Who are Humza Yousaf’s parents? All about his Pakistani heritage

Humza Yousaf

Humza Yousaf’s appointment as First Minister of Scotland made him the first Muslim and Scottish Asian to serve in office. Yousaf has had a political career punctuated by firsts: in 2012, he became the first Scottish Asian and Muslim to serve as minister after Alex Salmond appointed him the Minister for External Affairs and International Development. 

Humza Yousaf’s father immigrated from Pakistan; his mother immigrated from Kenya

Humza Yousaf with parents, Shaaista and Muzaffar
Humza Yousaf with parents, Shaaista and Muzaffar | Photo by Andrew Milligan/PA Images via Getty Images

Humza Yousaf was born on 7th April 2015 in Glasgow, Scotland, to Mian Muzaffar Yousaf and Shaaisha Bhutta. 

Muzaffar moved to Glasgow from Pakistan with his father, who didn’t speak English. Yousaf announced his candidacy in Clydebank, where his grandfather worked for the Singer sewing machine factory. 

“I don’t imagine in his wildest dreams that his grandson would one day be running to be the First Minister of Scotland,” Yousaf said. Shaaisha, of Punjabi Arain descent, emigrated from Kenya to Glasgow, where she met Muzaffar. Shaaisha fled from Kenya as post-independence hostilities toward Indians increased. 

“Life as an Asian in east Africa became very difficult because they were essentially seen as taking all the good jobs,” Yousaf told Holyrood. “My grandfather was a train conductor, so he was seen as taking that job away from a black African, a black Kenyan, so life became very difficult.”

Yousaf said an ax attack on his maternal grandmother accelerated the move to Scotland. The politician said he had a typical immigrant upbringing. He attended a primary school that was ‘95% white Scottish’ and yearned to know more about his Pakistani culture. Yousaf said:

“I had a great childhood but I’m a typical son of immigrants and they were typical of first-generation immigrants. Their parents worked incredibly hard; bus conductors, shopkeepers, went into the restaurant business and other things but both came here for quite different reasons, in one sense.”

Yousaf’s parents didn’t expect him to join politics

Yousaf told Holyrood that his parents expected him to be a lawyer, pharmacist, dentist, accountant, or doctor. He stated that Asian parents expected their children to pick from the above professions. “Those five professions were it – you didn’t really have much choice,” Yousaf said. 

Yousaf stated that his most likely choice was law – he was poor at science and merely okay at math, which disappointed Muzaffar, an accountant. “Fair to say that my parents expected I was going into law,” Yousaf said. However, Yousaf’s passion was politics. 

He told the outlet that he realized the importance of politics following the 9/11 terrorist attacks. Yousaf stated that he was watching broadcasts of the attack when his peers started asking him challenging questions. He explained:

“They’re asking me things like, ‘why do Muslims hate America?’ It wasn’t malicious or anything, but they expected me to have the answers. I remember at that point thinking I’ve really got to learn a lot more about this.”

Yousaf described his return to Pakistan as a spiritual experience. “I got to see where he [his grandfather] would sit and sew garments, and for me, it was just a hugely spiritually uplifting moment because I’m the product of that hard work and that is why I am where I am,” Yousaf said.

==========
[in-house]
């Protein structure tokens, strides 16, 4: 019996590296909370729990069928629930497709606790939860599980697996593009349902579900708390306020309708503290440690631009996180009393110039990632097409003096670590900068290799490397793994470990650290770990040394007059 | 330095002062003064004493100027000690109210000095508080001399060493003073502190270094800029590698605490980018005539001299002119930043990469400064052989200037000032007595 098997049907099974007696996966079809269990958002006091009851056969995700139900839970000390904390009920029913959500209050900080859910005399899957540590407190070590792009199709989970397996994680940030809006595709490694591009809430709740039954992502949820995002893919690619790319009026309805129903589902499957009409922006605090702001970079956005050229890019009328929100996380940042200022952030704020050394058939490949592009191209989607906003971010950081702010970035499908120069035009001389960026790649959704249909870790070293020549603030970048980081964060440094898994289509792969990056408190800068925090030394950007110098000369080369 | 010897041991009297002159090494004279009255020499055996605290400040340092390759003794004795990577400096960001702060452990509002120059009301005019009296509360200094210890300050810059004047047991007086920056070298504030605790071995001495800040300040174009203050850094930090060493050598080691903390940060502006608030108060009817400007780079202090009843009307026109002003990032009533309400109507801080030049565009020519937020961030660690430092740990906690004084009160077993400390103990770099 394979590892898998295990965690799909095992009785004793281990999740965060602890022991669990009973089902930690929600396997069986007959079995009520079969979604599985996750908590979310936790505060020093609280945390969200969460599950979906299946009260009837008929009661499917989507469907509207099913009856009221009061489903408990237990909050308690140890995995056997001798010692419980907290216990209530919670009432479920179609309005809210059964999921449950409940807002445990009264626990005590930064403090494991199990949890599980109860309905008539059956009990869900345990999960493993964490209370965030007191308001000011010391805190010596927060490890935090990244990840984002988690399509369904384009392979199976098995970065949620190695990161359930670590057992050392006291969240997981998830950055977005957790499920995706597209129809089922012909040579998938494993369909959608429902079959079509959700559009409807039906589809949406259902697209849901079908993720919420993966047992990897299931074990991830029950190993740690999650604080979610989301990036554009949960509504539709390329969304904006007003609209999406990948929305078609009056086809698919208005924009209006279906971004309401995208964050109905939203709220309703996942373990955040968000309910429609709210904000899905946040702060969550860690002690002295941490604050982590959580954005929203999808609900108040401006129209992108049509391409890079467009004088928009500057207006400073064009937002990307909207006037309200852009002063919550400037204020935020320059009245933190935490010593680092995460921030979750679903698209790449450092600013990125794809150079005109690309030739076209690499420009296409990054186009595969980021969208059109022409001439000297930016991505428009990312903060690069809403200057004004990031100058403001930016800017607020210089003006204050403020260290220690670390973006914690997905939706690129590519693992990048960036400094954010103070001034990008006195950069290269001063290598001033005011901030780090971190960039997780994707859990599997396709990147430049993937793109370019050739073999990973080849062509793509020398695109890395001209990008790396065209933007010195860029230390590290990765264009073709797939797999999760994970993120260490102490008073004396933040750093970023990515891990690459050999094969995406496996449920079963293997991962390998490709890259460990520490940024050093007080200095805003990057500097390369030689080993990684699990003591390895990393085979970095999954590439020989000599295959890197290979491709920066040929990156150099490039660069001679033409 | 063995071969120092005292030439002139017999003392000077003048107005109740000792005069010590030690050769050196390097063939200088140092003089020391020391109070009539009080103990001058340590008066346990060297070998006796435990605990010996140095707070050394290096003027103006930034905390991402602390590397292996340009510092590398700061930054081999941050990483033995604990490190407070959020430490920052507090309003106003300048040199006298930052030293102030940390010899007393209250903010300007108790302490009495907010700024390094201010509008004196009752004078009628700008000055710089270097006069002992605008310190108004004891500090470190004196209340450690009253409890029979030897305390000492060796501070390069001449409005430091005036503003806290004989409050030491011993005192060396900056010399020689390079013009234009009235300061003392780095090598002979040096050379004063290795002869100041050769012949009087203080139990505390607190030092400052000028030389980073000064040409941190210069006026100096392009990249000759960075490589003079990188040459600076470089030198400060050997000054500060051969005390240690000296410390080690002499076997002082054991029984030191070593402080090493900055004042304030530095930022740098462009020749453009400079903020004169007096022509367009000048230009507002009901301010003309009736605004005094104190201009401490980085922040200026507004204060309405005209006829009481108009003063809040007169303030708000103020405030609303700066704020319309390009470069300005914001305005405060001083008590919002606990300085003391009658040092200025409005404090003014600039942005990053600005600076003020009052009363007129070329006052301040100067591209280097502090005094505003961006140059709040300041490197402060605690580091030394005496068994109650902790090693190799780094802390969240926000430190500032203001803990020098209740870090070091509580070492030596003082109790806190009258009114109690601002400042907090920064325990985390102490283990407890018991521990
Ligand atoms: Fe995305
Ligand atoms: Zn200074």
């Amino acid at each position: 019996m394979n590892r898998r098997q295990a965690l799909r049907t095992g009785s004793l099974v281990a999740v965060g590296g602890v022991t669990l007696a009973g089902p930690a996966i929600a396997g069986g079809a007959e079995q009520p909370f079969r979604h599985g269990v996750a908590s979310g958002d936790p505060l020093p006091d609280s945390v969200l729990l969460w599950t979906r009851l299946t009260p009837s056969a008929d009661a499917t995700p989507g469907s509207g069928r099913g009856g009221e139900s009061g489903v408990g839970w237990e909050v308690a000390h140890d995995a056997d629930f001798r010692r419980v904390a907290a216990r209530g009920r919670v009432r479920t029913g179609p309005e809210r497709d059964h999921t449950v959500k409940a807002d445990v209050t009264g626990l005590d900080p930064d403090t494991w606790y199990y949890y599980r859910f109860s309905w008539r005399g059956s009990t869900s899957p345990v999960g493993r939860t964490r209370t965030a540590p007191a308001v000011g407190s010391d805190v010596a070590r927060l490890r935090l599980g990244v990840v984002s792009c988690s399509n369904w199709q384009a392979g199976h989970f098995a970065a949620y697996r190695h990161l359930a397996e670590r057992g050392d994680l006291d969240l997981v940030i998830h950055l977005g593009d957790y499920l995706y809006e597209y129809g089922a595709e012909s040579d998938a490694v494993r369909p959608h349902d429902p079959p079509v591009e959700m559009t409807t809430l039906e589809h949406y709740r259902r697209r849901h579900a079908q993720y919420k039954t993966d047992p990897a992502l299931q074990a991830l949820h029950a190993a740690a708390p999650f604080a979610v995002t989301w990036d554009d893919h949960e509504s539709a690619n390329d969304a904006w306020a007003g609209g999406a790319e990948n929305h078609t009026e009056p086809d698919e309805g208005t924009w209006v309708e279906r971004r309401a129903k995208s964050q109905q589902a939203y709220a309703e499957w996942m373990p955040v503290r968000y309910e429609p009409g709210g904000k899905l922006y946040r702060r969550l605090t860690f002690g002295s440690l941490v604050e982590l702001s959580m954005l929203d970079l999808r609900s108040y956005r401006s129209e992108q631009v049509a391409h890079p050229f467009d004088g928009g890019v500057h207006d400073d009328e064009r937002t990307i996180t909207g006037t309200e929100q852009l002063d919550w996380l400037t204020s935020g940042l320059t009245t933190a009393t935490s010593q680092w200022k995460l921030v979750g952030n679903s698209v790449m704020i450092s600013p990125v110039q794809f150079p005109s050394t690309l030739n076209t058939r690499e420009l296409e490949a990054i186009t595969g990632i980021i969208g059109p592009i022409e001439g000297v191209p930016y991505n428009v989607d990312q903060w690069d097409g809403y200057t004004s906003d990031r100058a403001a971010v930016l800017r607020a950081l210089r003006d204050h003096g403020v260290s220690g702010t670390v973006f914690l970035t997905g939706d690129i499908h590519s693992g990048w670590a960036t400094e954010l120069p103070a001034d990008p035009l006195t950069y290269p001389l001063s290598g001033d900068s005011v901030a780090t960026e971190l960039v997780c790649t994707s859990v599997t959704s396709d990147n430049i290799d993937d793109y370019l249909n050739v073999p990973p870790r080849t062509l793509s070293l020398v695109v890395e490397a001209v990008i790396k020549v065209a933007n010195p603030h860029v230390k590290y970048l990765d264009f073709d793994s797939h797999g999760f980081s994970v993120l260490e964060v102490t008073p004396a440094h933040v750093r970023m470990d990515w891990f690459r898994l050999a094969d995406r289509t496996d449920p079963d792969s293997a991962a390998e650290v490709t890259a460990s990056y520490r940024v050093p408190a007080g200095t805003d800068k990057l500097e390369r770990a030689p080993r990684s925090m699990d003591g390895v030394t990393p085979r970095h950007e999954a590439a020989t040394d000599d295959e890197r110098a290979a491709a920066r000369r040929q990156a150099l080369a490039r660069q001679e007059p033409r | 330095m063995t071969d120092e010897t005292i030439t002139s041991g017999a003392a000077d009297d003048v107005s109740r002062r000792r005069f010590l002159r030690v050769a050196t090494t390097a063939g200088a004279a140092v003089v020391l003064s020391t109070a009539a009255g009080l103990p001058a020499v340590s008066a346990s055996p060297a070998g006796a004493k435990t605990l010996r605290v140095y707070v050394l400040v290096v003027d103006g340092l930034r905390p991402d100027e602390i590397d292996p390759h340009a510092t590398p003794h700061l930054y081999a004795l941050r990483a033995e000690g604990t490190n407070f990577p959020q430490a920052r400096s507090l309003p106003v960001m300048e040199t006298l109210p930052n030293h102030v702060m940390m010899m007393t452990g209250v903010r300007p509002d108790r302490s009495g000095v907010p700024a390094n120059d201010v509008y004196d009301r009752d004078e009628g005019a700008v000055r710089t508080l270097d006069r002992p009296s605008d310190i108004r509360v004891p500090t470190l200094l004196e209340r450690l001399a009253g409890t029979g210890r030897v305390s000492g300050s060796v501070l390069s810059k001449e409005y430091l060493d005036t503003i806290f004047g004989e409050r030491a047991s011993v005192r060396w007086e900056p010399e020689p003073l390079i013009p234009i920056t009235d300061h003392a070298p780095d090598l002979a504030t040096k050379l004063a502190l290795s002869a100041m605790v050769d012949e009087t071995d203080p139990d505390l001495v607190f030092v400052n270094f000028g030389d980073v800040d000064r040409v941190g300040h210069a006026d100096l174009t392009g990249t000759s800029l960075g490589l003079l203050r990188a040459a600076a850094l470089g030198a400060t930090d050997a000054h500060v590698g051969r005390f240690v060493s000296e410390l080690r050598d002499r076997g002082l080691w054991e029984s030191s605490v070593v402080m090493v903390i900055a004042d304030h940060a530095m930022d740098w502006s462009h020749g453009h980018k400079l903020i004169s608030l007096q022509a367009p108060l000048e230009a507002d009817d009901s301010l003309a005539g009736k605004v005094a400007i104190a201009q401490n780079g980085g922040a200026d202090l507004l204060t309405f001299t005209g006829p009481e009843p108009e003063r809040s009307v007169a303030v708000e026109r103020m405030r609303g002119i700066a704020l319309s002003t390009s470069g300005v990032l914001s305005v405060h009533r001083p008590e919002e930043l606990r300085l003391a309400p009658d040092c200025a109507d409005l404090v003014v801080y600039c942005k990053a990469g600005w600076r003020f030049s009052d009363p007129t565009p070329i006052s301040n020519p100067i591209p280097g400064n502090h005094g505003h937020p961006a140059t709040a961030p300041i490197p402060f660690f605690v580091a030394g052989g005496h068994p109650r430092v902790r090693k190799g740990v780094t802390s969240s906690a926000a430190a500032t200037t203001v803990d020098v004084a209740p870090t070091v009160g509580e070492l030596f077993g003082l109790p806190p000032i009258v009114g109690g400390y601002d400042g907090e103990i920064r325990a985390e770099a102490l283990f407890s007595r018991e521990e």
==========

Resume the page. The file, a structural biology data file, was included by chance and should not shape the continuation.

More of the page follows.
Not knowing what to expect, Yousaf told his parents he wanted to pursue politics. To his surprise, his parents accepted his career choice. Yousaf said that his father understood the need for Asian representation in the political sphere. Armed with his parents’ backing, Yousaf shunned other people’s opinions about his career choice:

“Nothing else really mattered to me other than getting that parental backing and while in the community, I used to get people all the time saying to me, ‘what kind of job can you ever get with studying politics, you should have done law’, I knew my mum and dad supported me and that was the main thing.”

Yousef faced racist abuse and threats after announcing his bid for SNP leadership

“We should all take pride in the fact that today we have sent a clear message, that your color of skin, your faith, is not a barrier to leading the country we all call home,” Yousaf said in his victory speech. 

Diversity in British leadership has increased: England has a Hindu prime minister; Anas Sarwar, the leader of Scotland’s opposition party Labor, is of Pakistani Muslim heritage; Sadiq Khan, London’s mayor, also has Pakistani Muslim roots; Suella Braverman, the UK’s Home Secretary, is of Indian origin. 

The inclusivity in leadership has drawn praise. However, some don’t appreciate the emergence of diverse leaders. After announcing his bid for SNP leadership, Yousef faced racist abuse and threats. Yousaf told The Scotsman:

“It’s one of the long conversations, the hard conversations, that I had with the family who know about the racial and Islamophobic abuse that I get. Ultimately you don’t really worry about yourself too much – you worry about your kids.”

Yousef says he’s gotten used to racism, but his children haven’t. “This is my life, this has been my life for 10 years and it’s normalized now, I don’t think too much about it, but I shouldn’t have to give one [a panic button] to my step-daughter,” he continued. 

A police spokesperson said two people had been arrested and charged in connection with the abuse Yousaf received. Yousef thanked the police for the swift response: “I had to speak to Police Scotland, who’ve been as good as they always have been in dealing with these matters.”